Parents lock horns with Mumbai school over annual 15% fee hike

The hike is in violation of a resolution released by the state in March, saying that schools can increase fees only after the permission of the PTA, and not more than 15% once in 2 years

Of the host of things that parents of school-going kids have to think about, school fees are a constant source of worry and uncertainty. The absence of a Fee Regulation Act has added to parents’ woes, as there is not a single rule in place to regulate fee hikes in schools.

School authorities claim that the fee hike is necessary in order to introduce interventions like early childhood development,  and appointment of special educators and remedial teachers. Pic/Shadab Khan
School authorities claim that the fee hike is necessary in order to introduce interventions like early childhood development,  and appointment of special educators and remedial teachers. Pic/Shadab Khan

The most recent instance of animosity between parents and school management over school fees has been recorded in Diamond Jubilee High School in Mazgaon, where parents are angry about the school’s decision to impose a 15 per cent hike every year.

“For the past seven years, we have been going along with an annual fee hike of 15 per cent. While the school claims that added expenses and teachers’ incentives are the main reasons for the hike, we refuse to believe that the school needs to impose a fee hike every year to raise funds, especially since it has over 1,300 students,” said one of the parents.

He added that even the school’s Parent Teacher Association (PTA) has not been successful in changing the decision of the school management regarding the fee hike. “I’m sure some parents are happy to pay the hiked fees, but many of us are really unhappy, especially since we are seeing very little development in the school or the quality of education provided there,” he added.

While the much-awaited Fee Regulation Act is yet to be implemented in the state, the education department had released a government resolution (GR) dated March this year, clearly stating that schools can increase fees only with the permission of the PTA, and a 15 per cent hike can only be implemented once in two years.

Activists have pointed out that even with this GR in place, very little action has been taken against private schools, which have regularly increased their school fees, leaving parents in the lurch. “Since this is a private school, even the education department is not taking any action against the management. We have written to the deputy director of education as well as the state education department in Mantralaya, but nothing has changed,” said the parent.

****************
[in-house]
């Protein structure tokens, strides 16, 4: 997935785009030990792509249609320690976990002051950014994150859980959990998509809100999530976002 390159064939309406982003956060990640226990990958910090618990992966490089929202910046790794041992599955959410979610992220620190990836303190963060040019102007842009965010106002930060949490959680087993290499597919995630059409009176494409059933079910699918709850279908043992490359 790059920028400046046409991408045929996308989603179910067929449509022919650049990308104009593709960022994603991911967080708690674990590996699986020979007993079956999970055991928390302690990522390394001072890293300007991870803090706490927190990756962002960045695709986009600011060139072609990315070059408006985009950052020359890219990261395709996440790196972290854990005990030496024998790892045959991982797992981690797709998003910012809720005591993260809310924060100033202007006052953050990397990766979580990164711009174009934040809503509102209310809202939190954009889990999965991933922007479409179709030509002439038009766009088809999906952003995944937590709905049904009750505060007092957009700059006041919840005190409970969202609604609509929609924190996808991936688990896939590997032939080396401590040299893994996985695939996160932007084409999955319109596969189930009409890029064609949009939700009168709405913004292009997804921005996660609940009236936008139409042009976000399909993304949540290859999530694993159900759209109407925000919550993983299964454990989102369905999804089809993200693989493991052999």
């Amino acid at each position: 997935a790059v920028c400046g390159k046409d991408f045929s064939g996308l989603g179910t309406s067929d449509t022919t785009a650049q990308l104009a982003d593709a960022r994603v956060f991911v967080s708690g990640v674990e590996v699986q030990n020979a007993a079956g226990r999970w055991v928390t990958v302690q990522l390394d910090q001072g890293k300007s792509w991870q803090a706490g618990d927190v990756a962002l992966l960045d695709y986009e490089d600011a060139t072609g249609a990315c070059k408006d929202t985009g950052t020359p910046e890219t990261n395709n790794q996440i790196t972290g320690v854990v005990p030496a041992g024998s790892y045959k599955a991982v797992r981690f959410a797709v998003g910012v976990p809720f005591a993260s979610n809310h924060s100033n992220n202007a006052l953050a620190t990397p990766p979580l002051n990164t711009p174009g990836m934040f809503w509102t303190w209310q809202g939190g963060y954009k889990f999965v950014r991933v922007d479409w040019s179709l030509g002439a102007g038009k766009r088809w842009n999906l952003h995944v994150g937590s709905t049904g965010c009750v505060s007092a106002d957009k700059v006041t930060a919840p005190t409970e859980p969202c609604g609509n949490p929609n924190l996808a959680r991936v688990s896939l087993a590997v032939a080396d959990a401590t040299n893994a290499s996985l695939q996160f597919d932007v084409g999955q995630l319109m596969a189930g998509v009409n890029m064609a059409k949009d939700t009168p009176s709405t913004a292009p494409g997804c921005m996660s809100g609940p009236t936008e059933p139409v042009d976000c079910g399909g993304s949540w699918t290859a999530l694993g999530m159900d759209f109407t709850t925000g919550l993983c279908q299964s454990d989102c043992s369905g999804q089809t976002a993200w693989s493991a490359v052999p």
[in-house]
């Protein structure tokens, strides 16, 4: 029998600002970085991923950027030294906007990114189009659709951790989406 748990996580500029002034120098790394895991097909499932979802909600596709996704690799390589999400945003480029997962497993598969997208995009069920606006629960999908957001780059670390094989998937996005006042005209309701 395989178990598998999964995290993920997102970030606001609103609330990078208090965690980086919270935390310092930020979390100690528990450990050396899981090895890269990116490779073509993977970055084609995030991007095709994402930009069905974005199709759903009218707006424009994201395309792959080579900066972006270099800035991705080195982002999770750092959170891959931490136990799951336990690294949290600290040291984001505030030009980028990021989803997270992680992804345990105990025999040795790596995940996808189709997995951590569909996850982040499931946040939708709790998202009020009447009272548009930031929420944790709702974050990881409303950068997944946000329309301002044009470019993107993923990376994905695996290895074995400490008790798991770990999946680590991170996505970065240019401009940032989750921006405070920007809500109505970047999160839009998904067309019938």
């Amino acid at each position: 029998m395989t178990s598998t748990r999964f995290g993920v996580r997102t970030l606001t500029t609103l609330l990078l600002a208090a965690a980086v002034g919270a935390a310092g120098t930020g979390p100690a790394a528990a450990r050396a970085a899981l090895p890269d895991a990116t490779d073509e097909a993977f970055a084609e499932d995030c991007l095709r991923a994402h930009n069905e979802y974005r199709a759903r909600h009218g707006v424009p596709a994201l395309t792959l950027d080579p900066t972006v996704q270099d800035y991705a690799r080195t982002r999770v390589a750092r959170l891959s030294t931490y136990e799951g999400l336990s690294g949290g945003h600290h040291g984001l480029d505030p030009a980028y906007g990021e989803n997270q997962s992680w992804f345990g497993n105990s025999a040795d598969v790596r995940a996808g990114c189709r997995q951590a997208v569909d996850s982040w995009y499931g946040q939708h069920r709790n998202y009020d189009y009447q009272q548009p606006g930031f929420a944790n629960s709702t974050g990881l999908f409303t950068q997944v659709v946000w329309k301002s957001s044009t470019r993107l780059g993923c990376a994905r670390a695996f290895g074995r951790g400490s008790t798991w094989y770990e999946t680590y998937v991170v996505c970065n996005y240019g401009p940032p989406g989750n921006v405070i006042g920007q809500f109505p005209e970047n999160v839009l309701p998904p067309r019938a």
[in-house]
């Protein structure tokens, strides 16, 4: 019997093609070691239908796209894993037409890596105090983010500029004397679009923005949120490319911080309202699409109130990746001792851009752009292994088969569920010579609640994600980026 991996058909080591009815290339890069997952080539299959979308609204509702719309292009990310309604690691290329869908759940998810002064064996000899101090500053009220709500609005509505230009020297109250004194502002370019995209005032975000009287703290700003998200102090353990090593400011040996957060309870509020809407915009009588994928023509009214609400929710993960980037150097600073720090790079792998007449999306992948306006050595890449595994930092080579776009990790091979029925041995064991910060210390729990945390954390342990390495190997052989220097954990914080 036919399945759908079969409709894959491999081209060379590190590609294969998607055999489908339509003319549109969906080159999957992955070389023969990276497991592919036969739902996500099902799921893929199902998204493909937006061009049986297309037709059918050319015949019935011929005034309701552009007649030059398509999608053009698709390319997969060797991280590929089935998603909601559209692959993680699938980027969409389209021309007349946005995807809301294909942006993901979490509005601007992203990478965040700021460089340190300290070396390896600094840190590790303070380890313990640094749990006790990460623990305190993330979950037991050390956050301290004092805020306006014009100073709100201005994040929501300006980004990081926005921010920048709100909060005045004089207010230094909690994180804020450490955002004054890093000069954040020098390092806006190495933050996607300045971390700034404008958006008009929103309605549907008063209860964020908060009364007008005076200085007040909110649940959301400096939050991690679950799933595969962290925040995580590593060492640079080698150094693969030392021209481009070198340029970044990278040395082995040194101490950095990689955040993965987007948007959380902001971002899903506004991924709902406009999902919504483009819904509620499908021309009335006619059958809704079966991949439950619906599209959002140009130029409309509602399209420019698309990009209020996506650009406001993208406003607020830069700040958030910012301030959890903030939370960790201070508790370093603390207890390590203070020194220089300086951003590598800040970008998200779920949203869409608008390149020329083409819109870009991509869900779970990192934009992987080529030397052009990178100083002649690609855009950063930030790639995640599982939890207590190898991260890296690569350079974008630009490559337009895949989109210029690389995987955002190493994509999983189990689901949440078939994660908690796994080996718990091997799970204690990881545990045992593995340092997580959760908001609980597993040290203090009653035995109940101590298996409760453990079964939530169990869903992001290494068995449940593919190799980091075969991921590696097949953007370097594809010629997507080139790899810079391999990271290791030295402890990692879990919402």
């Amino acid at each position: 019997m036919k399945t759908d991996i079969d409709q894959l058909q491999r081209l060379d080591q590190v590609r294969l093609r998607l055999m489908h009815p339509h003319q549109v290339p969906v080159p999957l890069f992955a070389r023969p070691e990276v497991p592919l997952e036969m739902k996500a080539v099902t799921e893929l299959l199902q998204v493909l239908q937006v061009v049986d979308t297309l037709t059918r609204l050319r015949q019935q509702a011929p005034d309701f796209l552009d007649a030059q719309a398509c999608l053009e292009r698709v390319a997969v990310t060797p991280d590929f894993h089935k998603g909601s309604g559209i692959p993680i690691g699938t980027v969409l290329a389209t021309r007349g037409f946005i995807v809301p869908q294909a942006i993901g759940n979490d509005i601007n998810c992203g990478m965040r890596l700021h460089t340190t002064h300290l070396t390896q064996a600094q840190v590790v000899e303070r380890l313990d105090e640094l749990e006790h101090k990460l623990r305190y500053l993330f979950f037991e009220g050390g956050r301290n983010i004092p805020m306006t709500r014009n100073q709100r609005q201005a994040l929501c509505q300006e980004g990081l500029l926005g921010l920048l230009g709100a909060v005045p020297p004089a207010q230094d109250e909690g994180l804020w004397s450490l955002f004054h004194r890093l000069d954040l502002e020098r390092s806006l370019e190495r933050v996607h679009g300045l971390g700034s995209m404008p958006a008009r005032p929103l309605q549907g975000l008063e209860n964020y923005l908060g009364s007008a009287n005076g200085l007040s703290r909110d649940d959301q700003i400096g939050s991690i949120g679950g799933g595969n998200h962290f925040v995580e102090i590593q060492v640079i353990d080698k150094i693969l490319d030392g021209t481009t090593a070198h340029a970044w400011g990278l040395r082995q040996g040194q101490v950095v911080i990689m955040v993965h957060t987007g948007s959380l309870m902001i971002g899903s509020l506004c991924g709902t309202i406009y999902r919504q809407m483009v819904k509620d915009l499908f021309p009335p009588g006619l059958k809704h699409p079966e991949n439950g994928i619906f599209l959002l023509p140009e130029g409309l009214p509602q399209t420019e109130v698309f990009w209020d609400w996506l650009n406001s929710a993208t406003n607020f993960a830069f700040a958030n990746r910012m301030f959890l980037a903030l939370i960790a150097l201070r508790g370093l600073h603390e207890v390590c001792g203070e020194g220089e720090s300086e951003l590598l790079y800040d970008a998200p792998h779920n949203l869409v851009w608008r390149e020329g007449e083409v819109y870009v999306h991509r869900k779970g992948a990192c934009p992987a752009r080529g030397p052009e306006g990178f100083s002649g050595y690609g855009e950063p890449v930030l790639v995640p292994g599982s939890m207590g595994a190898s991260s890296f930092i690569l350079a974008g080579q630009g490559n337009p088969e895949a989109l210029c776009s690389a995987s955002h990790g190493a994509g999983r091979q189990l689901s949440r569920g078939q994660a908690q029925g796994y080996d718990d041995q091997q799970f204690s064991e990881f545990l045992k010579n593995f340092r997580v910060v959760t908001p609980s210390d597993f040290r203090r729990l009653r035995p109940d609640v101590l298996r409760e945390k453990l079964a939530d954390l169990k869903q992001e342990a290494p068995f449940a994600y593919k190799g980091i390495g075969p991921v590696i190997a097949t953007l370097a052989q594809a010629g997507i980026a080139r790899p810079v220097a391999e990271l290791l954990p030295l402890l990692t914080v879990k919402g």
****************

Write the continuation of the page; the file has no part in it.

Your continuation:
“Many parents have not been paying the full fees as they are still opposed to the previous few fee hikes. The rest of us have no option but to pay the fees,” said another parent. Parents also alleged that the school PTA has been formed with the permission of the school management and is being manipulated by them.

The other side
When mid-day spoke to the school management, they stated that the school has implemented fee hikes within the range of 15 per cent band, not always 15 per cent. “Ours is a very new school with ICSE affiliation and we are leaving no stone unturned in ensuring that we provide our students with an international standard of learning.

We will soon be introducing interventions like early childhood development, revamp of pre-primary infrastructure, and we already have many special educators, remedial teachers apart from the regular class teachers. The fees will be invested for the same,” said Trisha Sen, head of education, Aga Khan Education Services India, which runs the school.

She added that while a handful of parents have complained against the fee hike, most parents have supported the school in its ventures. “We are not in this business for making profits and hopefully our work will prove the parents wrong soon,” she added.

Problems in the past
Last year, the school got a lot of flak from parents, after they forced their Std X students to appear for the SSC board examination instead of ICSE, as the school had not got its affiliation from the Council for the Indian School Certificate Examinations (CISCE) on time. According to the CISCE rule, a school has to provide education under ICSE affiliation for two years before sending students for the Std X exams under the board.

“The school had some problems getting permissions on time, and so the Std X students had no option but to give the exam under the SSC board. This was very difficult, especially after studying the ICSE syllabus for some years,” said a parent.

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